You can read the API documentation online. Just remember that this is not an end user OS like Windows or Linux, but an operating environment for managing multiple tasks. You can, though, use OOSMOS under Windows or Linux as well as many other host systems.

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Your First GNU Radio Receiver with SDRPlay

Although GRC (the GNU Radio Companion) uses the word radio, it is really a graphical tool for building DSP applications. In the last post, I showed you how you could experiment with it just by using a sound card (or even less). However, who can resist the lure of building an actual radio by dragging blocks around on a computer screen?

For this post and the accompanying video, I used an SDRPlay. This little black box has an antenna jack on one end and a USB port on the other. You can ask it to give you data about a certain area of the RF spectrum and it will send complex (IQ) data out in a form that GRC (or other DSP tools) can process.

The SDRPlay is a great deal (about $150) but if you don’t want to invest in one there are other options. Some are about the same price (like the HackRF or AirSpy) and have different features. However, you can also use cheap TV dongles, with some limitations. The repurposed dongles are not as sensitive and won’t work at lower frequencies without some external help. On the other hand, they are dirt cheap, so you can overlook a few little wrinkles. You just can’t expect the performance you’ll get out of a more expensive SDR box. Some people add amplifiers and converters to overcome these problems, but at some point it would be more cost effective to just spring for a more expensive converter.

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Bicycle Heads Down Display Shows you the Way

On a bicycle you’re typically looking ahead and slightly down to make sure you don’t ride over any potholes. While a speedometer is great on the handlebars, what if you could project your speed and other information onto the road ahead? Well, it turns out if you have a smartphone and a bit of ingenuity, you can do just that!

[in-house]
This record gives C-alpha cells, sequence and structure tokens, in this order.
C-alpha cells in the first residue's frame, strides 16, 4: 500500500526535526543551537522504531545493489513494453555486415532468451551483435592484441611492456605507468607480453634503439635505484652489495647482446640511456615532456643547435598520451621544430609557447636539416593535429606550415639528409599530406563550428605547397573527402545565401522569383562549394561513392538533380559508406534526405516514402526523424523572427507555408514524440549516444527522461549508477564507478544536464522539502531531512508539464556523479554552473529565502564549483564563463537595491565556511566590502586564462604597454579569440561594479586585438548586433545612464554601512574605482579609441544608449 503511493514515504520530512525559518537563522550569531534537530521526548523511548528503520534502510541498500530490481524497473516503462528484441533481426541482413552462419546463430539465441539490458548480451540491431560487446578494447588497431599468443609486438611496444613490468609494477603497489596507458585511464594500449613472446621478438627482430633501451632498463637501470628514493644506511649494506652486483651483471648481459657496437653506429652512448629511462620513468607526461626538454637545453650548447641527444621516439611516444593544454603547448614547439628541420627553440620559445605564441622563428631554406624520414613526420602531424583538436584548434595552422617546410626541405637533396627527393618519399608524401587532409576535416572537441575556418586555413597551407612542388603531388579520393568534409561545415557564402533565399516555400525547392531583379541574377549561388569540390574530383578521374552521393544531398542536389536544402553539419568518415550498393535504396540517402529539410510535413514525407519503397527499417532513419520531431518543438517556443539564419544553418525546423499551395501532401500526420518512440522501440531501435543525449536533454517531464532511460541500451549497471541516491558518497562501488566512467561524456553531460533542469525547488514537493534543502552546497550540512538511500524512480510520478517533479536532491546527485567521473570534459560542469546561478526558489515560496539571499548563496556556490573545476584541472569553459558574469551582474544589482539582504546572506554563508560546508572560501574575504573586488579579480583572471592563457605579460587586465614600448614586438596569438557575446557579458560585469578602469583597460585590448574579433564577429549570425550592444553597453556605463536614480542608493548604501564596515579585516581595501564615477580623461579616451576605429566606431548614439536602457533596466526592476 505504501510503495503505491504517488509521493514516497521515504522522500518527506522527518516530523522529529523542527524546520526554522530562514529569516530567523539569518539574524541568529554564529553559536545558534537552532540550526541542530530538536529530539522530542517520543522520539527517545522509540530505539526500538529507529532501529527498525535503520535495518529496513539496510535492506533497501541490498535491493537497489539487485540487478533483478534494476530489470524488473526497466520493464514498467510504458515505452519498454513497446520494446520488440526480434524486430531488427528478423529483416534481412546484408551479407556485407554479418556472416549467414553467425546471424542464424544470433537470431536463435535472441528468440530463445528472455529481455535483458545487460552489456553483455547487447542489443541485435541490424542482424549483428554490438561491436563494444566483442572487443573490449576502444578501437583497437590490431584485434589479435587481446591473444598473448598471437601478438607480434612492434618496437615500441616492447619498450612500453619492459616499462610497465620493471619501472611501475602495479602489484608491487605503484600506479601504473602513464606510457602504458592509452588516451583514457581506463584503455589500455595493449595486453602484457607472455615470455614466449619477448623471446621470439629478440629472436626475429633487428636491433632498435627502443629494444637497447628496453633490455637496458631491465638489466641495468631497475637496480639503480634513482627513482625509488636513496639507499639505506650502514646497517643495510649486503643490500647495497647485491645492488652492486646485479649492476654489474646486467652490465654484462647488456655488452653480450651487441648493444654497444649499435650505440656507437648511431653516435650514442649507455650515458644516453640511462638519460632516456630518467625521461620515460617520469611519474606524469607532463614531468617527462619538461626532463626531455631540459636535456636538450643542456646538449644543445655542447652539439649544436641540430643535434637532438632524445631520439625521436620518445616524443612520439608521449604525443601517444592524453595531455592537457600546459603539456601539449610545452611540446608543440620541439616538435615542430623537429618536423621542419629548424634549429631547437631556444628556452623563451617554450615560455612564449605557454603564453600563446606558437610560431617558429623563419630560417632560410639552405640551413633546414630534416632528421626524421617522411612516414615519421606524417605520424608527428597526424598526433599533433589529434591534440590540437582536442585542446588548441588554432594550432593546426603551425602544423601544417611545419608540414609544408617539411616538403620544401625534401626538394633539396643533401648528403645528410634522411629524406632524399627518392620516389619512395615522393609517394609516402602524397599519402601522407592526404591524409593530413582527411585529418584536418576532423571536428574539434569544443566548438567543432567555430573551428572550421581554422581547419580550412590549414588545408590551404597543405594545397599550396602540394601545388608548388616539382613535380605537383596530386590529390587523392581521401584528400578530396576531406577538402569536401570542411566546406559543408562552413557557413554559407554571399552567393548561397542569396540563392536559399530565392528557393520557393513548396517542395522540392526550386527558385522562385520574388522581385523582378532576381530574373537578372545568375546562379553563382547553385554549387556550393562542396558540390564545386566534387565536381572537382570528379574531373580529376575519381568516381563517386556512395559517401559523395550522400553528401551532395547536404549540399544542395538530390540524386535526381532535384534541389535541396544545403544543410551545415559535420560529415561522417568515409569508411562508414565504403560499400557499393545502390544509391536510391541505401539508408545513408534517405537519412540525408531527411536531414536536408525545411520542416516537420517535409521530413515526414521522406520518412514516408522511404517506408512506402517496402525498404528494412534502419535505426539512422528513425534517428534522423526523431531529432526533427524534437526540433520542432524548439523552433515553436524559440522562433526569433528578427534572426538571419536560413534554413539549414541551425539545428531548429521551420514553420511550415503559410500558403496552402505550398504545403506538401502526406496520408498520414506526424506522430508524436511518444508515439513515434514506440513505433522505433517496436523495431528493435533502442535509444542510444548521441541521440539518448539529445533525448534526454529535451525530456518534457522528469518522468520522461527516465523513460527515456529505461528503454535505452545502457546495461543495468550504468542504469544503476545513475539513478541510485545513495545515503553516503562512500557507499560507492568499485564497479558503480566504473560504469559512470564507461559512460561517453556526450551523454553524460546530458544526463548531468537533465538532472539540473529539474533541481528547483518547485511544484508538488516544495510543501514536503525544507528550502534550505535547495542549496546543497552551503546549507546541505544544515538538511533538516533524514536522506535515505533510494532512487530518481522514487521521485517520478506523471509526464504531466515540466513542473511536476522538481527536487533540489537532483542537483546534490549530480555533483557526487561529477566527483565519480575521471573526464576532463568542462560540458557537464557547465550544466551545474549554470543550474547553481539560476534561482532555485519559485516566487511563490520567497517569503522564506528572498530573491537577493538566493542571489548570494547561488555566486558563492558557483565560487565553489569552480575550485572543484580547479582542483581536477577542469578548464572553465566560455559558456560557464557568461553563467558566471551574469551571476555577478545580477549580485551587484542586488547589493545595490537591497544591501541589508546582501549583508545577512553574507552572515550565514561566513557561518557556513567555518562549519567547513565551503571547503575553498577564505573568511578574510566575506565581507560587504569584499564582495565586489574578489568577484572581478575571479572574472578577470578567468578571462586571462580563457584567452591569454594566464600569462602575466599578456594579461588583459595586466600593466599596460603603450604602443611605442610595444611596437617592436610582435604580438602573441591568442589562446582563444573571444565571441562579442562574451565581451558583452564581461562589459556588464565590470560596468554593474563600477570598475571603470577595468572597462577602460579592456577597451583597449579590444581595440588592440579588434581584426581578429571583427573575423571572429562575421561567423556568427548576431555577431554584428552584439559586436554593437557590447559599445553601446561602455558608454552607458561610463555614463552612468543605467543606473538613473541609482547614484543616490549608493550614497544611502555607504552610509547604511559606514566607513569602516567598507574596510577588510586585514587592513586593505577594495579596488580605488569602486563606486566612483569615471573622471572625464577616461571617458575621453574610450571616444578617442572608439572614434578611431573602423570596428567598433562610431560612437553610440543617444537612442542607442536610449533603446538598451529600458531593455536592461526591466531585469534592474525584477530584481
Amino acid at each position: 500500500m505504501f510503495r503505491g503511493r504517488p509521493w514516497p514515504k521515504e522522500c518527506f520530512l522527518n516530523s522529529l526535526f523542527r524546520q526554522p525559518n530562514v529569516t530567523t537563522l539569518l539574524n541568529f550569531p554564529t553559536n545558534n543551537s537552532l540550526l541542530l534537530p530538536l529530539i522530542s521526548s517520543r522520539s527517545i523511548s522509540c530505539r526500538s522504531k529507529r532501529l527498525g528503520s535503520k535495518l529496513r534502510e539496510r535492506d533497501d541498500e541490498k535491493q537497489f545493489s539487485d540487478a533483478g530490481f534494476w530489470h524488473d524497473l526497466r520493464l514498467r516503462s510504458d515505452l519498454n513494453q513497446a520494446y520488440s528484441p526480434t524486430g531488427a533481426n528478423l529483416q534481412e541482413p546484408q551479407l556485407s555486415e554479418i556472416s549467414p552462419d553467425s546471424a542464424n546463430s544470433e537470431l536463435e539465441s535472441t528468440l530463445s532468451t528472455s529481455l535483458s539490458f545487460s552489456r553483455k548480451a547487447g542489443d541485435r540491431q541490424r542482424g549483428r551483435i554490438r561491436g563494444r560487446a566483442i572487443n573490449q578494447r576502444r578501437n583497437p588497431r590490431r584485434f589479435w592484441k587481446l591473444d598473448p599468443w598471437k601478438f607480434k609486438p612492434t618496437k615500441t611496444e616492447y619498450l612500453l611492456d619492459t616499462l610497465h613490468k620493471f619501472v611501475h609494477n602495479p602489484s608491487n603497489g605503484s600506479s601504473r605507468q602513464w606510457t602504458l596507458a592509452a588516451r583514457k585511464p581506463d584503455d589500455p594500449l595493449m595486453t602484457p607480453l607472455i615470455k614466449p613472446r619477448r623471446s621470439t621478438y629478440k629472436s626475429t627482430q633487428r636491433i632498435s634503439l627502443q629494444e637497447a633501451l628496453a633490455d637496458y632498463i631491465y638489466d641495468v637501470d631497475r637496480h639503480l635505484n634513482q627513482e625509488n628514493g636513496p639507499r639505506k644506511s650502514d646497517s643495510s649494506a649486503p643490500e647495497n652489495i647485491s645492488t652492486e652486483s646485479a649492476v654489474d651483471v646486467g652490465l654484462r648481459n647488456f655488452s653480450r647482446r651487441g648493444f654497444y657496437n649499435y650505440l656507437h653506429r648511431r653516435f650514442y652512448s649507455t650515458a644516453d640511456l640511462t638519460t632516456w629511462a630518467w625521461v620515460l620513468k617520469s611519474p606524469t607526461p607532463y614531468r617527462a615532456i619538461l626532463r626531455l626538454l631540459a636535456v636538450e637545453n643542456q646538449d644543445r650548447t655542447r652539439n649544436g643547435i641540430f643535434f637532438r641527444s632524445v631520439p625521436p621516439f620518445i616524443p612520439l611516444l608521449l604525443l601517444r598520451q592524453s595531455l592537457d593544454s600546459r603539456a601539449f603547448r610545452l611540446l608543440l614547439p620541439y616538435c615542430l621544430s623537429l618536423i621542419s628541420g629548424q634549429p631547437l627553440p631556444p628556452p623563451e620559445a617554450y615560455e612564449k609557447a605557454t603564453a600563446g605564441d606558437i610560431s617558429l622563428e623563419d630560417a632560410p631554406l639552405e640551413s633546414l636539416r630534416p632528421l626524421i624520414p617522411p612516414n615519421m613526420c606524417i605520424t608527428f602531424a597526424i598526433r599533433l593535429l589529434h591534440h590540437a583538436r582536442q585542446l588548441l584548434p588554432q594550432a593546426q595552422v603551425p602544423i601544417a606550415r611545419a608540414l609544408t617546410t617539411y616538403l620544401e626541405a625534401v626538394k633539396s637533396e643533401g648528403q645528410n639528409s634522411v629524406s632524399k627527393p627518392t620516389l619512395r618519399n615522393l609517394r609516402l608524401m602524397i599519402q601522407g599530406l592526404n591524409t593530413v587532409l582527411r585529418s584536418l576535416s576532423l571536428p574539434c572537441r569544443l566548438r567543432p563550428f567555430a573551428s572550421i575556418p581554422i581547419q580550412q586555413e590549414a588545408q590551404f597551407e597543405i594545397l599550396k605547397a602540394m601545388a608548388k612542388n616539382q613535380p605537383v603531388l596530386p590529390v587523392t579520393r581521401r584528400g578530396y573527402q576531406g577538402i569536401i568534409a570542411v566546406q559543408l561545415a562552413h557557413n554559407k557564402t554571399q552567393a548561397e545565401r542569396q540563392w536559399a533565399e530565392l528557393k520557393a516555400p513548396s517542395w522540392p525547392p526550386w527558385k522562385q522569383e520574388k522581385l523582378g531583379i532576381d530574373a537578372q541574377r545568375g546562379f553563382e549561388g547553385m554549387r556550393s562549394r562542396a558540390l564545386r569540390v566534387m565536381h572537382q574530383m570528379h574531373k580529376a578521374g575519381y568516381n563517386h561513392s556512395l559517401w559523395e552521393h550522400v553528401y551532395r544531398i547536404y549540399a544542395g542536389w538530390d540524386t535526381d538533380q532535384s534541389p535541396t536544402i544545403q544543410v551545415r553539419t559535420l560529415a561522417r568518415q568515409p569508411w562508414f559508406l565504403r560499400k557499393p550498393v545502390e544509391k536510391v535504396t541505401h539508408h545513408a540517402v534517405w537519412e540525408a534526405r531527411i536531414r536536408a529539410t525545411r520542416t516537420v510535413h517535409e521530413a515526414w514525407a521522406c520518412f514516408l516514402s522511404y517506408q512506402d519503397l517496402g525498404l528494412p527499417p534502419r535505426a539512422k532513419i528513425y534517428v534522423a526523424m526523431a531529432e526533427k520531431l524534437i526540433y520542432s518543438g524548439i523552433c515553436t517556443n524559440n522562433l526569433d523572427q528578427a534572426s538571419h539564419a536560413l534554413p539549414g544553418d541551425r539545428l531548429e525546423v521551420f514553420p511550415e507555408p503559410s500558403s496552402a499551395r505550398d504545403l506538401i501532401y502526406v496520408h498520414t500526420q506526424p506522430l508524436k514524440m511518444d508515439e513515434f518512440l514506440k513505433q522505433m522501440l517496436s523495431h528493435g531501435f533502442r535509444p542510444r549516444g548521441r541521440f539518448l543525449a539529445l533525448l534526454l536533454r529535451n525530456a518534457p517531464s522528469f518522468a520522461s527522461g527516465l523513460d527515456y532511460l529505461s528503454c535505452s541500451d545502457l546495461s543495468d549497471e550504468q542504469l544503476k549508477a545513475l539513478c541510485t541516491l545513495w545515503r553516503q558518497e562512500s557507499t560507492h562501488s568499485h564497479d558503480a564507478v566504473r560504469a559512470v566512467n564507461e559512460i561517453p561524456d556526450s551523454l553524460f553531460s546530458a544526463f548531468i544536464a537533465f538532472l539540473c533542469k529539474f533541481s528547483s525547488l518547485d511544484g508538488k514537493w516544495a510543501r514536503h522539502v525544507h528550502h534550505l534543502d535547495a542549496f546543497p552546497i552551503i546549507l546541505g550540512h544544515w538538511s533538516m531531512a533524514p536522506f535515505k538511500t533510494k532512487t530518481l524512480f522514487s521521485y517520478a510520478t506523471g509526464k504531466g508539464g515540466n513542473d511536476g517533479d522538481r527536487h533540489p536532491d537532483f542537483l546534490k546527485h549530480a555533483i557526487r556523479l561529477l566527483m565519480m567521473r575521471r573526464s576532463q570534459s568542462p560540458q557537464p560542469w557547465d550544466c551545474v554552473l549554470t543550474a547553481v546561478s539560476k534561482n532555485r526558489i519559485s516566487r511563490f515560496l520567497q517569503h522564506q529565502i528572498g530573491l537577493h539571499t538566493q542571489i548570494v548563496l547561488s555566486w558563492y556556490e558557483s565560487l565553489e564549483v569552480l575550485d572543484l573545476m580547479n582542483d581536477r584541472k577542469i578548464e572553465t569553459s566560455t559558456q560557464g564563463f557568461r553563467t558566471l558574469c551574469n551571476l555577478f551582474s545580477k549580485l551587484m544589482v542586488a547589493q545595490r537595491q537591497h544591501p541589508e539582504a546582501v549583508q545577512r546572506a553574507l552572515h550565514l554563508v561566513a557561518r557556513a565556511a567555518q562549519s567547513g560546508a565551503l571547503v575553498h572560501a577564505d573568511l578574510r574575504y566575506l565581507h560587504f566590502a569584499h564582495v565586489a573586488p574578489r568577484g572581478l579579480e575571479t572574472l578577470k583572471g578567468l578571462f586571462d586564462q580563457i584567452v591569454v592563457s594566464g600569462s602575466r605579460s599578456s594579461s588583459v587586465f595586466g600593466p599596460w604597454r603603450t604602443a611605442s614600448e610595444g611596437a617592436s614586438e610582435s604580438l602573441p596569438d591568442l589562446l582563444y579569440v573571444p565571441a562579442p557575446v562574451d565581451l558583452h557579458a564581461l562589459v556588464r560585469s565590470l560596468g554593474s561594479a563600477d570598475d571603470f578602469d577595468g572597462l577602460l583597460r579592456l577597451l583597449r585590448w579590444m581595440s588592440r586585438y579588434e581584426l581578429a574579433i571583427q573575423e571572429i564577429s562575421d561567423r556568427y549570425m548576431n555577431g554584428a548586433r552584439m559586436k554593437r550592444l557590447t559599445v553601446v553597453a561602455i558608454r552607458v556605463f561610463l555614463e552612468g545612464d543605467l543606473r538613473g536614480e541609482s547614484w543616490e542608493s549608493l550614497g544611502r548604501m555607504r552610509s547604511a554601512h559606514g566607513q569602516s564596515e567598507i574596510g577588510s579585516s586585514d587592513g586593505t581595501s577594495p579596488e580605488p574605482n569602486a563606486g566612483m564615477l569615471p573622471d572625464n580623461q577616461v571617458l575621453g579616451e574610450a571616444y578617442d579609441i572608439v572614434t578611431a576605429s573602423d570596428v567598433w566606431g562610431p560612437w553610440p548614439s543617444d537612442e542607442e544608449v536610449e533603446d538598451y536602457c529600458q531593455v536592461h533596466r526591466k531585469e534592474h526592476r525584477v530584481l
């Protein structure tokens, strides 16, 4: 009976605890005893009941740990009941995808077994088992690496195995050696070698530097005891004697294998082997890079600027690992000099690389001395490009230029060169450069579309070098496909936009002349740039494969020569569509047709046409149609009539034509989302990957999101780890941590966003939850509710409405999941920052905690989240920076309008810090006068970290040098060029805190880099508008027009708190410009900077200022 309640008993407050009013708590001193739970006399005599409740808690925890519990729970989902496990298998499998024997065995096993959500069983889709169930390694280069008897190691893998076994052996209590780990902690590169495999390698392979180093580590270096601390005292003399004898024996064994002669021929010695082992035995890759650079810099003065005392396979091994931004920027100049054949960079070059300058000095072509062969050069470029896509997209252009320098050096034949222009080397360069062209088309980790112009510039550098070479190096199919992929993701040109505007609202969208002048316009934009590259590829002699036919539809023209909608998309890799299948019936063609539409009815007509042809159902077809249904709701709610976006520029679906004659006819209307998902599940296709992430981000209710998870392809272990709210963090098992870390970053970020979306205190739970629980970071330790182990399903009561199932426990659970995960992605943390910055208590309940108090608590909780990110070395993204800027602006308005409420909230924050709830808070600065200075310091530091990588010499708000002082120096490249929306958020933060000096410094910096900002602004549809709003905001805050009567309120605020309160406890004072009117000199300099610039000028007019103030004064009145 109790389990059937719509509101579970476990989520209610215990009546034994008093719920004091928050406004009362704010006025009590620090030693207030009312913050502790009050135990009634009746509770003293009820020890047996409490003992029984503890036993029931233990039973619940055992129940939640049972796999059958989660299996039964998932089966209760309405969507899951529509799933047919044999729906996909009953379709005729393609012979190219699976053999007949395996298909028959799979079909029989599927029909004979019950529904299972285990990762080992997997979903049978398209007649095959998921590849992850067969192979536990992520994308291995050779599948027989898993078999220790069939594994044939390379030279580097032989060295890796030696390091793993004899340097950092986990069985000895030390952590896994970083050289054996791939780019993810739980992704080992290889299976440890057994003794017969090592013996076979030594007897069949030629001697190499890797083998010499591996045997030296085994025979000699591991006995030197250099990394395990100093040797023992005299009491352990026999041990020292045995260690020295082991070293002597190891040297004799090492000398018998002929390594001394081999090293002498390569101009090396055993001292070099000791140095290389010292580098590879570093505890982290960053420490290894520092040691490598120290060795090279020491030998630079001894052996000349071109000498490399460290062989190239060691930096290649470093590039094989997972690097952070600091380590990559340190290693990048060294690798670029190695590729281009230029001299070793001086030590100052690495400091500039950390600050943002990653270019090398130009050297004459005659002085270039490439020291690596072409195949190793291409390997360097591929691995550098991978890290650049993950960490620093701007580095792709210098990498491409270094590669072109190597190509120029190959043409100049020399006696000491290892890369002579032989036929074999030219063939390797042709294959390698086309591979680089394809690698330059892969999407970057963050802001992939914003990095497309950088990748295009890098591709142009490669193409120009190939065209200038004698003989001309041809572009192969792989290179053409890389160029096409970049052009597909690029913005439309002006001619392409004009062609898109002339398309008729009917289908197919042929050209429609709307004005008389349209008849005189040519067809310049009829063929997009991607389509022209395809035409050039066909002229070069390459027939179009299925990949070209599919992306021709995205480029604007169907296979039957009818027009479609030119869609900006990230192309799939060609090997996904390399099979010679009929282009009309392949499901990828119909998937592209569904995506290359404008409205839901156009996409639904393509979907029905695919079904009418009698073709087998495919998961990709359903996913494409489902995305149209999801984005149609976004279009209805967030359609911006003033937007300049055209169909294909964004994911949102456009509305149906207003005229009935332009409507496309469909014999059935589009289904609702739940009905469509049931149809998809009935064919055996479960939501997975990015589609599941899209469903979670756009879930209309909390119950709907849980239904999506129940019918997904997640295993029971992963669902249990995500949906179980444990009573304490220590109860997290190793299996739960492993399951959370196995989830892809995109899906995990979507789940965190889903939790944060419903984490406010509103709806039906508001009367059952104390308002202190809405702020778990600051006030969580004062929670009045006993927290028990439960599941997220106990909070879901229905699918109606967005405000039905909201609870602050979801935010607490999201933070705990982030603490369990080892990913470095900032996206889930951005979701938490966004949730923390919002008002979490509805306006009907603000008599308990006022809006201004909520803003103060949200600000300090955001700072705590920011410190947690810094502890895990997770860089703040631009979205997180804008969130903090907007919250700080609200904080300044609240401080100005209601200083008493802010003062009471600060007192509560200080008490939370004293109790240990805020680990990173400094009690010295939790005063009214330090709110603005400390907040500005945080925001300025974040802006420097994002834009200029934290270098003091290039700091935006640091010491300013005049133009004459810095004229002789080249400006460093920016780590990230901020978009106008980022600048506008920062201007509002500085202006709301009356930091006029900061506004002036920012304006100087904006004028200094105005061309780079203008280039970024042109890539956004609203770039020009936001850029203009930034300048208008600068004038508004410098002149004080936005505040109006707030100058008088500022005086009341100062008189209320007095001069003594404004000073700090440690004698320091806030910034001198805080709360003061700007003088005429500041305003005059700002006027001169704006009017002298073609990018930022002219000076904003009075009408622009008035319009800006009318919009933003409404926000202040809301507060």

We’ve seen this hack done before with a pico projector, but that’s a pretty big investment for your bicycle. So [Peter] had another idea. What if you could just use your cellphone as is and a bit of optics? It turns out you can buy some pretty cheap “cell phone projectors” from China or Amazon — it’s basically a little cardboard box that your phone fits into, with a cheap plastic lens to project your image. Lumen output is pretty miserable, but if you’re riding at night, it is enough to see by!

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Toy Television’s Dreams Come True

A couple of years ago, [Alec]’s boss brought him a souvenir from Mexico City—a small mid-century console television made of scrap wood and cardboard. It’s probably meant to be a picture frame, but [Alec] was determined to give it a better life.

As it turns out, the screen of [Alec]’s old Samsung I9000 was a perfect fit for the cabinet with room to spare. It was on its way to becoming a real (YouTube) TV once [Alec] could find a way to control it remotely. A giant new-old stock remote that’s almost bigger than the TV was just the thing. There’s enough room inside the remote for a non-LE Bluefruit module, which is what the I9000 will accept as input without complaint.

Trouble is, Bluefruit doesn’t support matrix keypads, so [Alec] used a bare ATMega328 running on the internal clock. Since the Bluefruit board provides voltage regulation, the remote was able to keep its native 9V power. [Alec] is happy with the results, though he plans to refine his button choices and maybe make a new overlay for the remote. Stay tuned for a tiny TV tour.